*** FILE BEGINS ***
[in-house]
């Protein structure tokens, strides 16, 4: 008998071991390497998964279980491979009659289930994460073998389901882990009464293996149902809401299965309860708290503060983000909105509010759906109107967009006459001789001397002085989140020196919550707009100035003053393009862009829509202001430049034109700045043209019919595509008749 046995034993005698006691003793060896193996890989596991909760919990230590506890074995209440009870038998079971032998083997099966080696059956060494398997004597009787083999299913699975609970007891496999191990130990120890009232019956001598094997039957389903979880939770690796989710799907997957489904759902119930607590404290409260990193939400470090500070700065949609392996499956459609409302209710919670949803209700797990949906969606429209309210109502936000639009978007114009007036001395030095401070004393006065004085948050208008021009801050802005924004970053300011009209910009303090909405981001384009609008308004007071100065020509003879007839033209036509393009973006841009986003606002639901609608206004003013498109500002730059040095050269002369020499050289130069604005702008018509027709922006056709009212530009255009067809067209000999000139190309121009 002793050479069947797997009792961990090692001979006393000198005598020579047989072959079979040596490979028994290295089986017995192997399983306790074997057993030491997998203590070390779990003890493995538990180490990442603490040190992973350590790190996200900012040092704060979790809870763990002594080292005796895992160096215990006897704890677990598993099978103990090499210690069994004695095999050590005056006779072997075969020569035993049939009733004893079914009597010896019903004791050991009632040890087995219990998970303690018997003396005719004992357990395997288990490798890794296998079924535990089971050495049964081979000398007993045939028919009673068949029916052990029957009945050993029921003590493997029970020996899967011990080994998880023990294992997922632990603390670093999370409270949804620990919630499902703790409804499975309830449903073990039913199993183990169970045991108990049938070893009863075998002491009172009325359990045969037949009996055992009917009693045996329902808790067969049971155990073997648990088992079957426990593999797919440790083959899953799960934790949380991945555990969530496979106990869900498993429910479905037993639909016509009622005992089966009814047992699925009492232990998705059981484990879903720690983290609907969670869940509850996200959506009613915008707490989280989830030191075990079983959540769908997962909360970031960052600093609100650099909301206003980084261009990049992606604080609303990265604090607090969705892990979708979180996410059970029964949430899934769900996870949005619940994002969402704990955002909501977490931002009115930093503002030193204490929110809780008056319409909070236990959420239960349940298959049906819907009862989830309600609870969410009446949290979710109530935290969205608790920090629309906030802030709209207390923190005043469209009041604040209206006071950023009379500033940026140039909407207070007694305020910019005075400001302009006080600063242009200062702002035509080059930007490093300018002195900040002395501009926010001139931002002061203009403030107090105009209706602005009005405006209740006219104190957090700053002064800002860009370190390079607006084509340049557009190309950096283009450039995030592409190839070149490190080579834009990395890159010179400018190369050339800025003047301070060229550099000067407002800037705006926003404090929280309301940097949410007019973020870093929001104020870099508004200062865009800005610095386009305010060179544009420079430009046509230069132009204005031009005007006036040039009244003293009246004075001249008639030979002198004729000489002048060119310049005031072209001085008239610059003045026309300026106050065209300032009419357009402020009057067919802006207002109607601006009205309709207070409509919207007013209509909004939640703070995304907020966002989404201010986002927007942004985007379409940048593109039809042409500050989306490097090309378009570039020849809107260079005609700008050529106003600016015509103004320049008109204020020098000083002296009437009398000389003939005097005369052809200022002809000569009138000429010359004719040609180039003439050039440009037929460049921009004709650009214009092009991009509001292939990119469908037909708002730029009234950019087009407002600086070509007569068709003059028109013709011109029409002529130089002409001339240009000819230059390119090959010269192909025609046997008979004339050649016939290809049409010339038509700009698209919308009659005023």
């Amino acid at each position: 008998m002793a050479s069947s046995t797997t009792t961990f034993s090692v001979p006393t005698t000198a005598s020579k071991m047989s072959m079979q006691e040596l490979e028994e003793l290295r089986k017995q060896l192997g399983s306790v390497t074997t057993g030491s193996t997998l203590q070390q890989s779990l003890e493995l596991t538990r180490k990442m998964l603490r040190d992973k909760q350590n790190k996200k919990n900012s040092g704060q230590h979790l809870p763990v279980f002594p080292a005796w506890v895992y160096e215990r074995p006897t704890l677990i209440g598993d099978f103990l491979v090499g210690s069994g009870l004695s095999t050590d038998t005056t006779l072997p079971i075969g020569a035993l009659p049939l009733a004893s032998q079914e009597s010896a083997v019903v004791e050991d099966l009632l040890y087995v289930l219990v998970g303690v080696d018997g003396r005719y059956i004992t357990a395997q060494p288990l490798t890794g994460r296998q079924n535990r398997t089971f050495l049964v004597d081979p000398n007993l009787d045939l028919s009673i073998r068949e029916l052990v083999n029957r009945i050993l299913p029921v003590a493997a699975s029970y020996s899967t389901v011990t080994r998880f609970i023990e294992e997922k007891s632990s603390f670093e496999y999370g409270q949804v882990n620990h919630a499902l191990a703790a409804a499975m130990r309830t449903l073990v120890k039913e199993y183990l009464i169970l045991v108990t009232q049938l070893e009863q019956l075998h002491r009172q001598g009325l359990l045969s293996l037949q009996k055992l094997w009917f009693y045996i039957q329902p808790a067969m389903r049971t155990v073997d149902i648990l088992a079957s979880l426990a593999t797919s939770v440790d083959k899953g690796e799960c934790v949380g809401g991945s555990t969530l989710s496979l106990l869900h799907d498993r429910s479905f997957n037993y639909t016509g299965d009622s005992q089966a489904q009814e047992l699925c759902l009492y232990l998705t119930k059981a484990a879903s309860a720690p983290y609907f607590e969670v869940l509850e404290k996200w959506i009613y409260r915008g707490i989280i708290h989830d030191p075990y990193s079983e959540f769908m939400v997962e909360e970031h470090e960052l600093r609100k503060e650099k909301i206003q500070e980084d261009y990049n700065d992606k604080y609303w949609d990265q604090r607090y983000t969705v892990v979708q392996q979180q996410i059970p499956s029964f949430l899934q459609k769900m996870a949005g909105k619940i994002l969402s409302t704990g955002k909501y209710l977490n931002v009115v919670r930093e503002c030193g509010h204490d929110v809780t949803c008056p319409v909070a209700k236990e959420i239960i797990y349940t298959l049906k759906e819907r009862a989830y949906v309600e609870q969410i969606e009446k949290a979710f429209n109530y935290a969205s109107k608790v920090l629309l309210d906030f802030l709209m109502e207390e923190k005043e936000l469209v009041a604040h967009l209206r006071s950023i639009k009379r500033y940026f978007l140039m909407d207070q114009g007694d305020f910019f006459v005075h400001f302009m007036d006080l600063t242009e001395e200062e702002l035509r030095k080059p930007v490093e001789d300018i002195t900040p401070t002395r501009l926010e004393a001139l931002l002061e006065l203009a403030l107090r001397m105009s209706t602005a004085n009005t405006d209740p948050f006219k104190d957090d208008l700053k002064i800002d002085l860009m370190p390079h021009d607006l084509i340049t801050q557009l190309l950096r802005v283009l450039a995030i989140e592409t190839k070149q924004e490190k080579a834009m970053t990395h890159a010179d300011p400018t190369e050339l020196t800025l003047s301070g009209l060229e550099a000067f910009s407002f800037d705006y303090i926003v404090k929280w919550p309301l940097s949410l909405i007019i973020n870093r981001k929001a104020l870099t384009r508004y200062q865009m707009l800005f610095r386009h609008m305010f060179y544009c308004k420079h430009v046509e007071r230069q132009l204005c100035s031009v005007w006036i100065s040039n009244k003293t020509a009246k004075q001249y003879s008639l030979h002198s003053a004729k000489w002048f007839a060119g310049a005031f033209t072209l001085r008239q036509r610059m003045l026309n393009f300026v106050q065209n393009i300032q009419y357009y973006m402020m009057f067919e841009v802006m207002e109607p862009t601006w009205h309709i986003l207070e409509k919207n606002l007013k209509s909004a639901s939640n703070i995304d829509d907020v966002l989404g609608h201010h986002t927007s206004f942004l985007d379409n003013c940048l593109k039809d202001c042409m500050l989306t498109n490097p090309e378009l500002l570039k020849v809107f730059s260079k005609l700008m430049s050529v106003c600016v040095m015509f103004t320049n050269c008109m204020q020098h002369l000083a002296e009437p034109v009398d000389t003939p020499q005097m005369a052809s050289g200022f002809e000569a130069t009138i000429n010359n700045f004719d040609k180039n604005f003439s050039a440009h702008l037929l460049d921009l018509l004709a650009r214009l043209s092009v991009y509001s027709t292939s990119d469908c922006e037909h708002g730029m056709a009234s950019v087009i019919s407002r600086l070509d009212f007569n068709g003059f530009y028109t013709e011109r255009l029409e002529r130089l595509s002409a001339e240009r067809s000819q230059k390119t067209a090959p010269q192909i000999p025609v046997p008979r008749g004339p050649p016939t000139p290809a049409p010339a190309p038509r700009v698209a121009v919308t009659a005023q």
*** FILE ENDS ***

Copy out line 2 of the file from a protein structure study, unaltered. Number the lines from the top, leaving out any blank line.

């Protein structure tokens, strides 16, 4: 008998071991390497998964279980491979009659289930994460073998389901882990009464293996149902809401299965309860708290503060983000909105509010759906109107967009006459001789001397002085989140020196919550707009100035003053393009862009829509202001430049034109700045043209019919595509008749 046995034993005698006691003793060896193996890989596991909760919990230590506890074995209440009870038998079971032998083997099966080696059956060494398997004597009787083999299913699975609970007891496999191990130990120890009232019956001598094997039957389903979880939770690796989710799907997957489904759902119930607590404290409260990193939400470090500070700065949609392996499956459609409302209710919670949803209700797990949906969606429209309210109502936000639009978007114009007036001395030095401070004393006065004085948050208008021009801050802005924004970053300011009209910009303090909405981001384009609008308004007071100065020509003879007839033209036509393009973006841009986003606002639901609608206004003013498109500002730059040095050269002369020499050289130069604005702008018509027709922006056709009212530009255009067809067209000999000139190309121009 002793050479069947797997009792961990090692001979006393000198005598020579047989072959079979040596490979028994290295089986017995192997399983306790074997057993030491997998203590070390779990003890493995538990180490990442603490040190992973350590790190996200900012040092704060979790809870763990002594080292005796895992160096215990006897704890677990598993099978103990090499210690069994004695095999050590005056006779072997075969020569035993049939009733004893079914009597010896019903004791050991009632040890087995219990998970303690018997003396005719004992357990395997288990490798890794296998079924535990089971050495049964081979000398007993045939028919009673068949029916052990029957009945050993029921003590493997029970020996899967011990080994998880023990294992997922632990603390670093999370409270949804620990919630499902703790409804499975309830449903073990039913199993183990169970045991108990049938070893009863075998002491009172009325359990045969037949009996055992009917009693045996329902808790067969049971155990073997648990088992079957426990593999797919440790083959899953799960934790949380991945555990969530496979106990869900498993429910479905037993639909016509009622005992089966009814047992699925009492232990998705059981484990879903720690983290609907969670869940509850996200959506009613915008707490989280989830030191075990079983959540769908997962909360970031960052600093609100650099909301206003980084261009990049992606604080609303990265604090607090969705892990979708979180996410059970029964949430899934769900996870949005619940994002969402704990955002909501977490931002009115930093503002030193204490929110809780008056319409909070236990959420239960349940298959049906819907009862989830309600609870969410009446949290979710109530935290969205608790920090629309906030802030709209207390923190005043469209009041604040209206006071950023009379500033940026140039909407207070007694305020910019005075400001302009006080600063242009200062702002035509080059930007490093300018002195900040002395501009926010001139931002002061203009403030107090105009209706602005009005405006209740006219104190957090700053002064800002860009370190390079607006084509340049557009190309950096283009450039995030592409190839070149490190080579834009990395890159010179400018190369050339800025003047301070060229550099000067407002800037705006926003404090929280309301940097949410007019973020870093929001104020870099508004200062865009800005610095386009305010060179544009420079430009046509230069132009204005031009005007006036040039009244003293009246004075001249008639030979002198004729000489002048060119310049005031072209001085008239610059003045026309300026106050065209300032009419357009402020009057067919802006207002109607601006009205309709207070409509919207007013209509909004939640703070995304907020966002989404201010986002927007942004985007379409940048593109039809042409500050989306490097090309378009570039020849809107260079005609700008050529106003600016015509103004320049008109204020020098000083002296009437009398000389003939005097005369052809200022002809000569009138000429010359004719040609180039003439050039440009037929460049921009004709650009214009092009991009509001292939990119469908037909708002730029009234950019087009407002600086070509007569068709003059028109013709011109029409002529130089002409001339240009000819230059390119090959010269192909025609046997008979004339050649016939290809049409010339038509700009698209919308009659005023």